Ladies and gentlemen, meet your 2012 Braves.
At the moment, they may be the most interesting team in baseball, at least the most interesting team playing outside of Oakland. The Braves have evolved into a very, very good team. They haven't had a smooth ride, and maybe that makes these last few weeks even more interesting.
General manager Frank Wren has done a terrific job tweaking the roster again and again, seeking a better combination.
Let's focus on today, because so much strange stuff has happened the last couple of years that the big picture is meaningless. These Braves have a deep lineup, with a couple of prime-time players performing at a high level. They have some kids contributing, too. And they have at least one story that seems too good to be true.
Finally, at the Trade Deadline, Wren pulled off a trade that appears to have filled two very important needs by adding veteran left-hander Paul Maholm and outfielder Reed Johnson.
Things were coming together nicely before Wren pulled off that deal. The Braves have won 17 of 23 to trim the Nationals' lead in the National League East from six games to 2 1/2, and so it appears we could have a nice little horse race down the stretch. (Atlanta and Washington play six more times, the last being a three-game series at Turner Field beginning Sept. 14.)
Now to bury the lead of every Braves' story, but regardless of how it all plays out, this season will be remembered as Chipper Jones' last. He's going out in style, too, with a .313 batting average and a chance to hit 20 home runs for the first time since 2008.
Jones has played his best as the games have gotten more important. He batted .364 in July and cemented his legacy as a first-ballot Hall of Famer and one of the great switch-hitters ever. Because the Braves are winning, there's a feel-good sense of celebration about this last ride.
The veteran third baseman has plenty of help around him. Michael Bourn's .346 on-base percentage is tops among NL leadoff hitters with at least 300 at-bats, and Jason Heyward and Brian McCann are on 30-homer paces.
Yes, I know what you're thinking. It's all about the pitching. The Braves again have one of the great bullpens in baseball, with manager Fredi Gonzalez moving the pieces here, there and everywhere.
Atlanta's bullpen has had the second-heaviest workload in the NL, but only Chad Durbin is among the top 30 in appearances. Thanks to Craig Kimbrel, Jonny Venters and the others, the Braves have just nine blown saves, second fewest in the NL.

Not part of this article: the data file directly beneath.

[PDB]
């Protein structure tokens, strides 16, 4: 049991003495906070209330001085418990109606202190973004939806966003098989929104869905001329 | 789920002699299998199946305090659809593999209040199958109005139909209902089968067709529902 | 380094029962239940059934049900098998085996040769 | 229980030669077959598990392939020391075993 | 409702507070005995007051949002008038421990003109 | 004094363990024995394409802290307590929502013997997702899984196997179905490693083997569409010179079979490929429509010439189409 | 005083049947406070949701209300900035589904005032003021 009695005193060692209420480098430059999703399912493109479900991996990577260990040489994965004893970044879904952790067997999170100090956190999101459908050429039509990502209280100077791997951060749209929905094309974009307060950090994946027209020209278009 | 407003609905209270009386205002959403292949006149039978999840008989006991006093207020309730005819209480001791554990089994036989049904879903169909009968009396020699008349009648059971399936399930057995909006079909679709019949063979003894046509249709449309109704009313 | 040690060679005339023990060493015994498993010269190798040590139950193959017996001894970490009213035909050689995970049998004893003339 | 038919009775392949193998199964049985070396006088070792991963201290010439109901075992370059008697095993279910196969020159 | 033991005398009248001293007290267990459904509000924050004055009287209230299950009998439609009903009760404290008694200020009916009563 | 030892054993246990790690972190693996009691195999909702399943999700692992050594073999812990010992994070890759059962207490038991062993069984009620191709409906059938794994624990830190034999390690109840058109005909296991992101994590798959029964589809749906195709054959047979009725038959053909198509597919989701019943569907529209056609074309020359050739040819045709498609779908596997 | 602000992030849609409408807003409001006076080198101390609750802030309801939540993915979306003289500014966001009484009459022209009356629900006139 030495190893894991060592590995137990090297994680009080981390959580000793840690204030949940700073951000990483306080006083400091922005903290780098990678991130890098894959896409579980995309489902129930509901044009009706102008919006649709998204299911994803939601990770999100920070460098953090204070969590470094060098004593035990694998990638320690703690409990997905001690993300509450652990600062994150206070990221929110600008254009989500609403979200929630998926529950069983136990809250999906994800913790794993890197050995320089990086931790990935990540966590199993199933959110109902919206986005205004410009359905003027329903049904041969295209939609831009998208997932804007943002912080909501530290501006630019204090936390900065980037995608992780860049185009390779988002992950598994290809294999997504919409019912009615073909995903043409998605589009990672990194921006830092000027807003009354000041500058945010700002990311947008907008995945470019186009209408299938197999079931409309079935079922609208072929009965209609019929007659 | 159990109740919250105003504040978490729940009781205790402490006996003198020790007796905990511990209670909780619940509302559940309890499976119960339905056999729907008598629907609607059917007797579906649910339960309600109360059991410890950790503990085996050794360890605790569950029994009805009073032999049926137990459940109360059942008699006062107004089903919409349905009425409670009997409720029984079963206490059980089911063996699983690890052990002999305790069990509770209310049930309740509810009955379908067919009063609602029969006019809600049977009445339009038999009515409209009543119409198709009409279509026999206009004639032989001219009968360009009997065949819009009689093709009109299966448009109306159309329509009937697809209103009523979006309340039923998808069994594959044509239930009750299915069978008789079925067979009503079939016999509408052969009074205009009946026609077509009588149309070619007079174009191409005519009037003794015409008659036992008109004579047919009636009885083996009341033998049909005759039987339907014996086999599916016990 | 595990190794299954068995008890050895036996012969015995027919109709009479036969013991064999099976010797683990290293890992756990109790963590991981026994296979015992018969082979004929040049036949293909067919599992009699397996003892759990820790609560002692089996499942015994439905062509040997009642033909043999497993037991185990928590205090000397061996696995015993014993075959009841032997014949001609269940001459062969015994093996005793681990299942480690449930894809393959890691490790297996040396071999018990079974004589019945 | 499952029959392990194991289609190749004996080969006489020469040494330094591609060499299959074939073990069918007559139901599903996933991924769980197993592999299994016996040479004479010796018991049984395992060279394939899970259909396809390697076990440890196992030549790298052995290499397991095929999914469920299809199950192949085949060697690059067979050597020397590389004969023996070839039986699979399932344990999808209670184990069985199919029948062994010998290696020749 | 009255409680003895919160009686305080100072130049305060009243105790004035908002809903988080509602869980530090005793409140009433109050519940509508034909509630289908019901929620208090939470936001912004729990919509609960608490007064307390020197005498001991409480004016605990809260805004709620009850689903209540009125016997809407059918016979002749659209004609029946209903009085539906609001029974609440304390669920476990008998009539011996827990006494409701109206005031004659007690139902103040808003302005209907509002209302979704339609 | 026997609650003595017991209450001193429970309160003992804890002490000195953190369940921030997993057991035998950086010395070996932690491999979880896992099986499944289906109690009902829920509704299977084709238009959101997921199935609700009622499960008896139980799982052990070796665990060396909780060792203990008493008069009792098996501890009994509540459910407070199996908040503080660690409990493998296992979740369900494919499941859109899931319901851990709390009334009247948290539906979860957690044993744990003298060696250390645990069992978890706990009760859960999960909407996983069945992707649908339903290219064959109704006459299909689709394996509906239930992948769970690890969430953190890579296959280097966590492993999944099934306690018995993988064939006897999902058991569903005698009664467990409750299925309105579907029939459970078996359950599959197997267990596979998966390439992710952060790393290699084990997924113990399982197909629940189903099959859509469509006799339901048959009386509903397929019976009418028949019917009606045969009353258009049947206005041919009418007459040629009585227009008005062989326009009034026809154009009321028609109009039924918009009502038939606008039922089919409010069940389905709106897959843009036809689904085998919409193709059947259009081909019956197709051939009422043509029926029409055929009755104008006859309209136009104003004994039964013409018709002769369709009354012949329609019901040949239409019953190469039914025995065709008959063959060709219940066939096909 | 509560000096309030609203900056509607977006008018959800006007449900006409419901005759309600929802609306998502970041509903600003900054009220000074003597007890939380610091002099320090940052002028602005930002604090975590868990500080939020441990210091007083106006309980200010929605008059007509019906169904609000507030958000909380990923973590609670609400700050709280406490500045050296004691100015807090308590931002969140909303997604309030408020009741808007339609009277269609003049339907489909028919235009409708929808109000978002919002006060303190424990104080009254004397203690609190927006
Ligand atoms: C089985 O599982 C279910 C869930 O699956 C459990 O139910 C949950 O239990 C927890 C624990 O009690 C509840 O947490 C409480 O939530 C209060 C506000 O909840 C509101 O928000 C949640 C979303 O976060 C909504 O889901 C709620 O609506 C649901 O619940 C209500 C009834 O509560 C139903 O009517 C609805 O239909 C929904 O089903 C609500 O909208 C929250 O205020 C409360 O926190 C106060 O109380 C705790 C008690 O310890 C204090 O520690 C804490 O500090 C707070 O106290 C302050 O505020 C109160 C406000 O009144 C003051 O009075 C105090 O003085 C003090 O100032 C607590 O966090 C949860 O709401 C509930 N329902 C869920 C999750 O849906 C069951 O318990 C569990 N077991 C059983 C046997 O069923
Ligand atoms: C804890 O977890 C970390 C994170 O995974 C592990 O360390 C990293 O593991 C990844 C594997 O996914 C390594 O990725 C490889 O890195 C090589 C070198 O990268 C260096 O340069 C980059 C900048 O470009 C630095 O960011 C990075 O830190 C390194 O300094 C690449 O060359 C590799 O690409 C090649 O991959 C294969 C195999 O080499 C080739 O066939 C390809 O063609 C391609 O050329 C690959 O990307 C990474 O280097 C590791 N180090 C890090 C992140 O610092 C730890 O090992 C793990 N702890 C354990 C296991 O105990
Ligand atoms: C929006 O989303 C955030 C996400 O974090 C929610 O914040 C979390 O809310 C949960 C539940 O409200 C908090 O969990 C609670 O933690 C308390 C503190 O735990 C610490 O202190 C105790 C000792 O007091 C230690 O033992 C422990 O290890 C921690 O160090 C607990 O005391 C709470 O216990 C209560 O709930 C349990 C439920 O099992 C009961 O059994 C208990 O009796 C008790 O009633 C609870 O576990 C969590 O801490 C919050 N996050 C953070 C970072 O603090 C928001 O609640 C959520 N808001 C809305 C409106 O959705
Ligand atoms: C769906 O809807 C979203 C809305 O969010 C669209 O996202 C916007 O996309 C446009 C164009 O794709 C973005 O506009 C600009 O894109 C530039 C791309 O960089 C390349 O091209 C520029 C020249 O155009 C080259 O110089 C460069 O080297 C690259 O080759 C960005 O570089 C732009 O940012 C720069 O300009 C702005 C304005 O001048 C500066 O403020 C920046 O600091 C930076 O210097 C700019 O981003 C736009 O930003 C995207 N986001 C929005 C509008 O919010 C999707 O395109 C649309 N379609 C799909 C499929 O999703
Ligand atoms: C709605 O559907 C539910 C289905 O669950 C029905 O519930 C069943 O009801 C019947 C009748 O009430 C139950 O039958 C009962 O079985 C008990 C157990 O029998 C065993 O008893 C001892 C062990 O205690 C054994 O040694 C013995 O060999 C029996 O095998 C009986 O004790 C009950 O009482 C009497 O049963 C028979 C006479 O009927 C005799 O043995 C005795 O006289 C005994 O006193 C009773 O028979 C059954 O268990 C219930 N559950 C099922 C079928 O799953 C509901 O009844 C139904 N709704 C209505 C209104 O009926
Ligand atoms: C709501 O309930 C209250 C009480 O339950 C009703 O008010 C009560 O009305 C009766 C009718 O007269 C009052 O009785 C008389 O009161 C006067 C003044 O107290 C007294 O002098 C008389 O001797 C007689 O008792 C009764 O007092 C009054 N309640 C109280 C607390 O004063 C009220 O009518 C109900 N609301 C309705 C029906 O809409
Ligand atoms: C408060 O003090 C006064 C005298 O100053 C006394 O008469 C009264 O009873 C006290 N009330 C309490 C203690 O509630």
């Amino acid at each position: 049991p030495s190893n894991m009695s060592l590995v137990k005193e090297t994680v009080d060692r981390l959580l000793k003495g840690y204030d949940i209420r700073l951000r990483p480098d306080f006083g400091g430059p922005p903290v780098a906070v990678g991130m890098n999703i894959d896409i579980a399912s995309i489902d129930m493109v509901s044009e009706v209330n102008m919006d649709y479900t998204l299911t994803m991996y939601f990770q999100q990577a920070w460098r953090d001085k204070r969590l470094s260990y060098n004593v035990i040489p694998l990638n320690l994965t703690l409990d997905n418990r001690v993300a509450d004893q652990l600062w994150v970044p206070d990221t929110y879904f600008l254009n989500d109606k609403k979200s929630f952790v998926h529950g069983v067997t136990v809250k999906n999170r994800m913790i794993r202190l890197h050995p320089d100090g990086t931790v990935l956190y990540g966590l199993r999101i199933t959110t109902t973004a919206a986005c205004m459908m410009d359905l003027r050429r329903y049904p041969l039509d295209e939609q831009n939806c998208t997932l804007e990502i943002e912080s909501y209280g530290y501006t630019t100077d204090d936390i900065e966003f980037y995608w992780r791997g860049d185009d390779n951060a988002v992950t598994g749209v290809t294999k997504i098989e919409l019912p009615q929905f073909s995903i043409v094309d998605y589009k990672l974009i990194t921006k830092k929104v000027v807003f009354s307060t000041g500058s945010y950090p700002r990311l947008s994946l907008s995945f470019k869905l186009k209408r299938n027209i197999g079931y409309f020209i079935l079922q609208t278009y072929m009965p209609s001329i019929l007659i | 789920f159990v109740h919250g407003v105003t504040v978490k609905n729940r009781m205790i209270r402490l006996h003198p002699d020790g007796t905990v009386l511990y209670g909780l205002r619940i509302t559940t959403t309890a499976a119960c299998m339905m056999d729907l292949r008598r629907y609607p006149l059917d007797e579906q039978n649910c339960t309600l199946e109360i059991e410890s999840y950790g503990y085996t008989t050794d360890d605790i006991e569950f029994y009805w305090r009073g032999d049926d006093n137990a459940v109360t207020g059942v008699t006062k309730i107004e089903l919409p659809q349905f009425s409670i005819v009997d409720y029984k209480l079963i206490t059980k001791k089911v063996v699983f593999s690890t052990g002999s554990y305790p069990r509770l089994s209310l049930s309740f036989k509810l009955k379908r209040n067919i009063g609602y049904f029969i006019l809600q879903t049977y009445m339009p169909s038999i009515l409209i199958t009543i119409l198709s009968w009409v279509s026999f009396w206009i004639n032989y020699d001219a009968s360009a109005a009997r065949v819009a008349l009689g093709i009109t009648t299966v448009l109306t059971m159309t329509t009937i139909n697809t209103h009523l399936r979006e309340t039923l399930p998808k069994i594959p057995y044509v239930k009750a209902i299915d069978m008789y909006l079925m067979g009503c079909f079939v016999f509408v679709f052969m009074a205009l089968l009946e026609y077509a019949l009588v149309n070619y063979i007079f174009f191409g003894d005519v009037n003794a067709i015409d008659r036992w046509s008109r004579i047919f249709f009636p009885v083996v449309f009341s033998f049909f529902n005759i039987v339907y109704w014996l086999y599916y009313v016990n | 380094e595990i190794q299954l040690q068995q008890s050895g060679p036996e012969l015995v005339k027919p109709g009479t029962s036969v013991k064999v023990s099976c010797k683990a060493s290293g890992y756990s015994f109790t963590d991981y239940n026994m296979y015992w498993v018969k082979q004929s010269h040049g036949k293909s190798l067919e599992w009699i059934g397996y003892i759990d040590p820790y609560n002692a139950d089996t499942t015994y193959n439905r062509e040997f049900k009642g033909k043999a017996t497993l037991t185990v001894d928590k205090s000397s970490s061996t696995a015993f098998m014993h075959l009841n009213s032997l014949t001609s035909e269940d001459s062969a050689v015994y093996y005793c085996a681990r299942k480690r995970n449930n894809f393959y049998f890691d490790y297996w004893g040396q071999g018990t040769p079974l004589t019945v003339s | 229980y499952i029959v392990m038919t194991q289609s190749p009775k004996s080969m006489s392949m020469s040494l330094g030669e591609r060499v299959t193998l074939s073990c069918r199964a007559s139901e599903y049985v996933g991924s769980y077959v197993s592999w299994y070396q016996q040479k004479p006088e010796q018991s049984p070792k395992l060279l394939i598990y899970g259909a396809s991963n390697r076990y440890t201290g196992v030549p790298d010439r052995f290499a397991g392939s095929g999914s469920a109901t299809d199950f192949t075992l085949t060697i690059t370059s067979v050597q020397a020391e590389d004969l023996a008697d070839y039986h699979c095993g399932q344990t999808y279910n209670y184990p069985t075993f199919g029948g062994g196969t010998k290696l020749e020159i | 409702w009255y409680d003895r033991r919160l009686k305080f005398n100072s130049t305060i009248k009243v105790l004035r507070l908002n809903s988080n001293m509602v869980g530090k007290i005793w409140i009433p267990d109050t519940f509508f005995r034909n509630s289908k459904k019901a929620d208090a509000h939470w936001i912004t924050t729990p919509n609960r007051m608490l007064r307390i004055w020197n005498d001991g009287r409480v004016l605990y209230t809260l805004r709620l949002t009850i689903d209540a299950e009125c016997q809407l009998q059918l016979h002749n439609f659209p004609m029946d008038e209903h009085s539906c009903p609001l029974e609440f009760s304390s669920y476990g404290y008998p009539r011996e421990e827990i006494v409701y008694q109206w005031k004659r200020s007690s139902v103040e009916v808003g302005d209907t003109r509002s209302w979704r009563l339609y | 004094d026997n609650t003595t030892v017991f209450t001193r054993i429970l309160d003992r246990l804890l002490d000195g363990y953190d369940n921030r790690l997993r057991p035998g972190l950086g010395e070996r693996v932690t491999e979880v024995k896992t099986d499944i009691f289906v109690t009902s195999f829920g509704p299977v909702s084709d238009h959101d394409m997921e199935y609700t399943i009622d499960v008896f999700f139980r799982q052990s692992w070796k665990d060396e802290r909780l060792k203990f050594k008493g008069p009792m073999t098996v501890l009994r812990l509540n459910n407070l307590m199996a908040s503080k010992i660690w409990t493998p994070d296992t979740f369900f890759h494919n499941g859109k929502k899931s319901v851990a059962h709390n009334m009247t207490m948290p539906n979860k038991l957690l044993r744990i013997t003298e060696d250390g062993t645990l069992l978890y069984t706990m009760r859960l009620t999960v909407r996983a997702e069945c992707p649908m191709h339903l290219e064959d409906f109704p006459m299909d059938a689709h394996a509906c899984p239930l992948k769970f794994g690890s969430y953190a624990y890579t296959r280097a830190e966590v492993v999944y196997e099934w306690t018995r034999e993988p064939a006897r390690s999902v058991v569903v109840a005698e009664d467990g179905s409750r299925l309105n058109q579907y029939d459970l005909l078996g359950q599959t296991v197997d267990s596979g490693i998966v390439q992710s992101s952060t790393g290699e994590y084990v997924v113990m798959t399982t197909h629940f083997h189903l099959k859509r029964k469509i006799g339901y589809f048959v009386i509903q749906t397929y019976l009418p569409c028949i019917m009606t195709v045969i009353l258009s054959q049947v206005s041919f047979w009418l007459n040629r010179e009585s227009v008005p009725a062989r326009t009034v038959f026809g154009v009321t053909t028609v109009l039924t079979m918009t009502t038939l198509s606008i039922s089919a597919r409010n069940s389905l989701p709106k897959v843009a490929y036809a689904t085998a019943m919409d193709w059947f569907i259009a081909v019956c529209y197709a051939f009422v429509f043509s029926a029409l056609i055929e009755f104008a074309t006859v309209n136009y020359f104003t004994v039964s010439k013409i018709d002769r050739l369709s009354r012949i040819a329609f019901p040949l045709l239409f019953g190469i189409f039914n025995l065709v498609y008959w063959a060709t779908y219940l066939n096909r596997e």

Still, the Braves are going nowhere without their rotation performing at a high level, and much of this season has been about that.
Tommy Hanson and Tim Hudson are 22-9, but Wren's focus has been on filling out the other three spots. Brandon Beachy appeared on his way to an All-Star season when he blew out his right elbow. His absence became more of an issue when Jair Jurrjens (3-4, 6.89 ERA) proved unable to match his performance of recent seasons.
And then came Ben Sheets.
If the Braves win a championship, they'll remember things took a huge positive turn when Sheets signed a Minor League contract.
A four-time All-Star with the Brewers, Sheets hadn't won a game in two years. But he worked relentlessly to rehab his right shoulder and has been a Godsend for the Braves.
Sheets has been to the mound four times and turned in a quality start each time. The Braves are 3-1 when he pitches.
Wren did something else really smart. That is, he stuck with 24-year-old left-hander Mike Minor through some very tough times. He said that patience was a requirement for dealing with young players, and that Minor had great stuff and would need some time to figure things out.
That he has done. In four July starts, Minor was 2-1 with a dazzling 2.98 ERA. And then this week, after being unable to land his first choice, Ryan Dempster, Wren swung a deal for Maholm.
The veteran lefty has had one of the great unnoticed seasons in the game, going 5-0 with a 1.00 ERA in his last six appearances. Maholm is a veteran guy who does not give into hitters and will set a good example with his poise and work ethic.
There's so much baseball left to be played that it would be silly to jump on any one bandwagon. That's especially so since the Nationals have done a good imitation of baseball's best team at times.
But the Braves have no real weaknesses, and having been through last season's nightmarish finish should be a valuable lesson on which to draw. In other words, don't sleep on the Braves.
Richard Justice is a columnist for MLB.com. Read his blog, Justice4U. This story was not subject to the approval of Major League Baseball or its clubs.